The Bowman v. Monsanto case currently on petition for a writ of certiorari to the Supreme Court highlights some unique aspects about protecting agricultural biotechnology innovation. On April 2, the Supreme Court invited the Solicitor General to file a brief to explain the views of the United States on the Federal Circuit’s refusal to find patent exhaustion and whether an exception to that doctrine should be created for self-replicating technologies.
Before making recommendations about patent exhaustion, the government and the public must understand the role of patents in protecting seed innovation. Monsanto alone invested more than $980 million dollars last fiscal year in research and development (roughly 9-10 percent of sales). DuPont spent 60 percent (or $1.2 billion) of their research and development on increasing food production, and Dow invests over $1 billion annually in research and development around the world.
Biotech crops in particular undergo expensive and prolonged testing before they are allowed on the market and the company makes its first sale. Acquiring regulatory approval costs $35 million (which includes costs of approval in two important export markets) and the total cost of development from gene discovery to commercial approval is estimated to be $136 million.
How do you protect all of this investment? There are several approaches but a patent on the genetically modified seed is a critical component. Investment and the business model illustrate this principle.
First, imagine a world without patents. A company invests massive amounts of capital into more precise and scientific methods of crop breeding that produce higher yields, use less herbicides, and increase farmers’ profits. That company then puts that seed on the market. As there is no patent protection, once the first seed is sold, all future seeds are “sold” as well. The farmers would make the logical choice to buy the seed only once and save the seed from that crop for next year’s crop, and even make some money on the side by selling saved seed to each other. The innovator company effectively has one sale.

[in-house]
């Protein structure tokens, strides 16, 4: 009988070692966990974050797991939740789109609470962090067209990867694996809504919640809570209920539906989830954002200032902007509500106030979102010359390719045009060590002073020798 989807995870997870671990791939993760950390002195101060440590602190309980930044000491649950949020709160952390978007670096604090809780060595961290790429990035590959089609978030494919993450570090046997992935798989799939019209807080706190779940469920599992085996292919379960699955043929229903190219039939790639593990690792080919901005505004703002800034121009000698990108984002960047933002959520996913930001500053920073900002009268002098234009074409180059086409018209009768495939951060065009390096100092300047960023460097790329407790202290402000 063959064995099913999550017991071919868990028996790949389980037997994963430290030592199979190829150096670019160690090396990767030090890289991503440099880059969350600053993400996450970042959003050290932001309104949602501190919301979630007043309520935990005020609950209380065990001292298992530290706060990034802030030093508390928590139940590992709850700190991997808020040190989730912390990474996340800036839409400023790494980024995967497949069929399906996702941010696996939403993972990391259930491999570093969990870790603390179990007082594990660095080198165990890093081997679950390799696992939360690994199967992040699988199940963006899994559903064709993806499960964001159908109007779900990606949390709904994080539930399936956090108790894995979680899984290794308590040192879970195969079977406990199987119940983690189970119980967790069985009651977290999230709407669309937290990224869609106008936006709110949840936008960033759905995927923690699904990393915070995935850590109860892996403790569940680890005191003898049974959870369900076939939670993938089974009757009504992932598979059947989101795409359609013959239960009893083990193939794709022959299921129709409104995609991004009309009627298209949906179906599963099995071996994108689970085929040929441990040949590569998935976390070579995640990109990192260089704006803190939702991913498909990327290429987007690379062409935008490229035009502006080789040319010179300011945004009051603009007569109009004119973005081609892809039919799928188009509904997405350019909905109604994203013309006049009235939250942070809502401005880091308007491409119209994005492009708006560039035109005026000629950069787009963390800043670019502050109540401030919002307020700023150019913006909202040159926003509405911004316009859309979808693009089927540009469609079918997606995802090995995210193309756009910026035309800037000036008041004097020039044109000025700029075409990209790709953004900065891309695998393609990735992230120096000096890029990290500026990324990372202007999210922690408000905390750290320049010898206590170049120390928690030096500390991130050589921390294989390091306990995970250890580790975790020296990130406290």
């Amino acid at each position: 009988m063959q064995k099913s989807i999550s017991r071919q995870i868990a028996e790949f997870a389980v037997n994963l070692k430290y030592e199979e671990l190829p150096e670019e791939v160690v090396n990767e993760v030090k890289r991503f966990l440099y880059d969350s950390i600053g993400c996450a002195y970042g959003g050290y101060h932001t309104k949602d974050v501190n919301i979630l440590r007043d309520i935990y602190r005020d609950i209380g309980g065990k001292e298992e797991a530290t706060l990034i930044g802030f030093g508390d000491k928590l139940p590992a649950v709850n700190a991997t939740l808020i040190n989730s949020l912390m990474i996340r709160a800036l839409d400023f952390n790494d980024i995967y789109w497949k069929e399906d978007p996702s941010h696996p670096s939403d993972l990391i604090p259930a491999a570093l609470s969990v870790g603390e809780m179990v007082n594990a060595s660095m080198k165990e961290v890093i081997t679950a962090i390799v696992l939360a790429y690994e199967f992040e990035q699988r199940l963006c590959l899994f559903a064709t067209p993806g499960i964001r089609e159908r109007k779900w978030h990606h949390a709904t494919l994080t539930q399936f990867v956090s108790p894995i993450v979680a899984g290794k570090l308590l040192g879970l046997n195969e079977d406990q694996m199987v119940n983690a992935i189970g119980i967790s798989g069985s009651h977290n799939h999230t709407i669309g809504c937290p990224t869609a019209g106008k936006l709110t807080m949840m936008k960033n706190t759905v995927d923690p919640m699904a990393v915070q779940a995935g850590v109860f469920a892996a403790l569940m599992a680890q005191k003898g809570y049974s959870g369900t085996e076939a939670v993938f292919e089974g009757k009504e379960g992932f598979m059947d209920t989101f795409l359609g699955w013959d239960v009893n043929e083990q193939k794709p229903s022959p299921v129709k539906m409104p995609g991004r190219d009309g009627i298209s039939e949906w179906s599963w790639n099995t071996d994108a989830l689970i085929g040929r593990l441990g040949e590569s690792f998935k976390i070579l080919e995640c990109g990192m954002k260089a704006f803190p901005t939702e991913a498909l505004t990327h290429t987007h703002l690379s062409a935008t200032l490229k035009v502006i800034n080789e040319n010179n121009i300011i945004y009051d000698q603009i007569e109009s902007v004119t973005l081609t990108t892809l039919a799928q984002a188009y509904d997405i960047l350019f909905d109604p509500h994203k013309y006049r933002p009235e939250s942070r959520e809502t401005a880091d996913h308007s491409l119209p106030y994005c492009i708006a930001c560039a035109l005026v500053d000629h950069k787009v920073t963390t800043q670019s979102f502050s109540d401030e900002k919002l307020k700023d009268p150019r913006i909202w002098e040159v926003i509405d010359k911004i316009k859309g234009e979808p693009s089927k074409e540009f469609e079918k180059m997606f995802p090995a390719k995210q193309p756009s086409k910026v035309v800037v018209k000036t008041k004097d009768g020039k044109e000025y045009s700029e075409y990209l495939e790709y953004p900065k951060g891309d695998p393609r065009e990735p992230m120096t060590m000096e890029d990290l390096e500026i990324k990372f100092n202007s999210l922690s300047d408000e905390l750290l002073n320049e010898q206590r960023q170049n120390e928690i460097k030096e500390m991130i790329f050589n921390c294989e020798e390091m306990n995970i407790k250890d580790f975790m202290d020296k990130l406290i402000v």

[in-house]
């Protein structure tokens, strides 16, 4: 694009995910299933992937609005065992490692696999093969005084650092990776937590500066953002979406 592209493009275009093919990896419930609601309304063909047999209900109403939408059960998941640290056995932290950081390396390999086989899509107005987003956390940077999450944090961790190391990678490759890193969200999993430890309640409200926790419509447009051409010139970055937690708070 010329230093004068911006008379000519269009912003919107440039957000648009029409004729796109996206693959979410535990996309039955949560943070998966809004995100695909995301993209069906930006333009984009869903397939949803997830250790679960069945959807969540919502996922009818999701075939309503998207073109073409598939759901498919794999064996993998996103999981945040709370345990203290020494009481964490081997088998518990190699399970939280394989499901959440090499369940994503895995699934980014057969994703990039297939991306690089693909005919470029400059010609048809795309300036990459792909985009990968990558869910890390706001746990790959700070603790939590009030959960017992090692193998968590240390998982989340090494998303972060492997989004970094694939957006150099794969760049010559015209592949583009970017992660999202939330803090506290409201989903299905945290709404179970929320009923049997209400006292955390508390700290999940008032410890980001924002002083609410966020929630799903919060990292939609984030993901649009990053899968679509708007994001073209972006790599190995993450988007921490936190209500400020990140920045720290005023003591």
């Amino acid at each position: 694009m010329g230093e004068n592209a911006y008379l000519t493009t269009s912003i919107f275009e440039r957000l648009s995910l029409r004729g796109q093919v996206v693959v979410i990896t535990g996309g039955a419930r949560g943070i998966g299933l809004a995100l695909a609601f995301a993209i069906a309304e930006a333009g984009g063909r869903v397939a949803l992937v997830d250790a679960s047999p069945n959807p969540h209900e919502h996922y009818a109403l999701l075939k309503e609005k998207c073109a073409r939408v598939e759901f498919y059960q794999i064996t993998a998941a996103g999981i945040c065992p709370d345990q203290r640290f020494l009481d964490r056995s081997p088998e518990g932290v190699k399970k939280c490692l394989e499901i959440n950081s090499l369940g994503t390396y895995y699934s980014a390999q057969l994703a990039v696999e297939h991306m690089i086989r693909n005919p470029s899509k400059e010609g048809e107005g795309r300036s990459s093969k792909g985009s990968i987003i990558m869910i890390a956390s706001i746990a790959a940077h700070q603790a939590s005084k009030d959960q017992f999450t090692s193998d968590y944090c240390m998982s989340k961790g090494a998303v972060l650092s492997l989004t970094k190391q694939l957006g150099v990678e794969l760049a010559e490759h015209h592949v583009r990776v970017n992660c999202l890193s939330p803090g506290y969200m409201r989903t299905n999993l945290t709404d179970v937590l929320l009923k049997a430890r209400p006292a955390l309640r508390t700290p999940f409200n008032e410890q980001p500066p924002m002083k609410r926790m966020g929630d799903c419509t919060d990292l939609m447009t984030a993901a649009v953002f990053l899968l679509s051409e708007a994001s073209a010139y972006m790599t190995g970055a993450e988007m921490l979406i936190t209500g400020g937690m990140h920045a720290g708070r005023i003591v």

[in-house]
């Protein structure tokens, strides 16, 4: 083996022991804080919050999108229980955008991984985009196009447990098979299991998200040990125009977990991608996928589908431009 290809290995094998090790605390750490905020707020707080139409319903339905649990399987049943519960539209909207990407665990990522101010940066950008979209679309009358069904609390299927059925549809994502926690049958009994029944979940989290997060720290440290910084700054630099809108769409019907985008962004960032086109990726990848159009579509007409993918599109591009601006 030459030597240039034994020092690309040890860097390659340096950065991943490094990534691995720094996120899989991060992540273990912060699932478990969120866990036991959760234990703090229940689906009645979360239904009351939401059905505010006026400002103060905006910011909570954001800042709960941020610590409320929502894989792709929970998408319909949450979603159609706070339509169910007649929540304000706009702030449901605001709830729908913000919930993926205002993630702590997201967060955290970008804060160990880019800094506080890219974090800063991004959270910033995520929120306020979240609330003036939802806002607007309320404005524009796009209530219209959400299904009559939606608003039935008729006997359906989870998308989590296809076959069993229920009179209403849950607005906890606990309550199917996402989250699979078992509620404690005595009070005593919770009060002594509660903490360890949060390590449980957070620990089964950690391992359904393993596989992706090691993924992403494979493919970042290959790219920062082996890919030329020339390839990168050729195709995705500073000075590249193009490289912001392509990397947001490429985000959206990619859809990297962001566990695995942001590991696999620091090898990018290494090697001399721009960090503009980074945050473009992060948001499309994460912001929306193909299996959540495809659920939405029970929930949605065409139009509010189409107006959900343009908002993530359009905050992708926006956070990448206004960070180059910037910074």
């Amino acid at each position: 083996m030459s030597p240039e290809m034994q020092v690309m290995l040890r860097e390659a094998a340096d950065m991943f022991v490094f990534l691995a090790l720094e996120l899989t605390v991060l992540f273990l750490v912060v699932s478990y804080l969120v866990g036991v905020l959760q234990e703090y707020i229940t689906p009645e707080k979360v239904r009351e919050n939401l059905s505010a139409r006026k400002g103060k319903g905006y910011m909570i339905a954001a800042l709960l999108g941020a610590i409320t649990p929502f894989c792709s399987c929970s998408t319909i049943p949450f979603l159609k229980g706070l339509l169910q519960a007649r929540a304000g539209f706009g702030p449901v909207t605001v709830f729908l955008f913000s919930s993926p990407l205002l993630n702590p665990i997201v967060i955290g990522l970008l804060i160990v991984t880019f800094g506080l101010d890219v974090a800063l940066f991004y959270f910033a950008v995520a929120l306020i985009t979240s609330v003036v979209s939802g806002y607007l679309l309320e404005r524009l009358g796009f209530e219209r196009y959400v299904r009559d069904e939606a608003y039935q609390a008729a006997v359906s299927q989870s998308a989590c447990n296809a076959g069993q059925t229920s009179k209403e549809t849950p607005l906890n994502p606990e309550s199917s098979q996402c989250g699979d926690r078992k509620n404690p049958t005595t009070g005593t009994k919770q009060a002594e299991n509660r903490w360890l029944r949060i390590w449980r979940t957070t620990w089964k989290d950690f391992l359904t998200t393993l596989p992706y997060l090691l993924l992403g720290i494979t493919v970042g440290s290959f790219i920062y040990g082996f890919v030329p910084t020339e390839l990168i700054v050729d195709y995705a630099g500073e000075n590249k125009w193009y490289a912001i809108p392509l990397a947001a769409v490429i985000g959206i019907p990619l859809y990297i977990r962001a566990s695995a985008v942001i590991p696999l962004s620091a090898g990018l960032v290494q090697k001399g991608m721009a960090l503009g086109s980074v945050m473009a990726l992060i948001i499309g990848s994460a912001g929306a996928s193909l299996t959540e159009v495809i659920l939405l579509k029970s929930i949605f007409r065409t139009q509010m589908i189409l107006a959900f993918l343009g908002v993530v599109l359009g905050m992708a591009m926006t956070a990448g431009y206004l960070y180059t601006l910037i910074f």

The innovator then has two choices to respond to this problem. Its first option is to sell the seed just once, at an extraordinary price, which no farmer could afford. Its second option is to no longer invest money into new scientific breeding techniques and shift its capital elsewhere – maybe into technology to create a better smart phone. The choice seems logical.
Now, view the current world that allows subsequent generations of bioengineered plants to be protected by patents. The innovator company can protect its investment and ensure that nobody can grow patent-infringing seed without permission. In this scenario, the innovator and conventional seed companies must now all compete for their customers (farmers) on price, yield, cost-effectiveness, and the quality of the product. Competing on price, yield, cost-effectiveness and higher quality seems like a desirable outcome for the farmer and consumer… except when someone tries to find and/or create a loophole to patent protection.
Imagine such an enterprising farmer: of all the different kinds of soybean seed, the farmer chooses to purchase a company’s patented version, and has a successful growing season. The farmer then hopes to squeeze in a second crop during the fall. He understands that, after delivering his spring crop to the elevator, he can go around the back and buy “feed” for farm animals. The farmer has a choice. Either purchase more seed from the patent owner or purchase “feed” from the elevator for pennies, plant it, and harvest it in time for Thanksgiving (thereby violating the patent). The profits pay for the turkey.
Bowman — the defendant in the above-mentioned case — is one such enterprising individual. He chose to take the risk and buy the “feed” seed, and instead of feeding it to his chickens (which would have been perfectly permissible), he planted it. Bowman has found a way to buy cheap seed (if he does not get caught) and profit.
However, Monsanto eventually heard about this scheme from one of Bowman’s neighbors and took Bowman to court for patent infringement. Bowman’s lawyer raised the patent exhaustion defense, claiming that Monsanto’s patent right “expired” somewhere on the grain elevator. Patented seed goes in at the top. When it comes out at the bottom, somehow, it is no longer protected by patents. A farmer could sell his crop to the grain elevator, and buy some of it right back, and patents would no longer apply.
The Bowman v. Monsanto case represents a choice for the Supreme Court and for the Solicitor General briefing the case. Does the patent exhaustion doctrine apply here after the first sale of the first patented seed, allowing enterprising individuals to avoid infringing patent rights for all future seeds? Or does the Court need to recognize that growing subsequent generations of patented seed is really no different from making infringing copies of other patented things? Nobody would seriously argue that, if Bowman had bought a patented smart phone, that patent exhaustion allows him to make millions of smart phone copies in his barn.
The final outcome of this case remains unclear. However, what is clear is that any outcome that upholds Bowman’s patent exhaustion defense will fundamentally change seed innovation. The Bowmans of the world will know that they can always ‘go around the back’ to avoid the law. Monsanto and other seed innovators will observe this market behavior and will rightfully project heavy losses in sales for their innovative seeds. These companies will be forced to cut back their research and development budget in seed technologies and explore other options, and we will just have to wait and see if new pest- disease- or drought-tolerant crops can be developed using grandpa’s breeding techniques. But, just maybe, we might finally get that really cool, farm-fresh smart phone we have always dreamed of.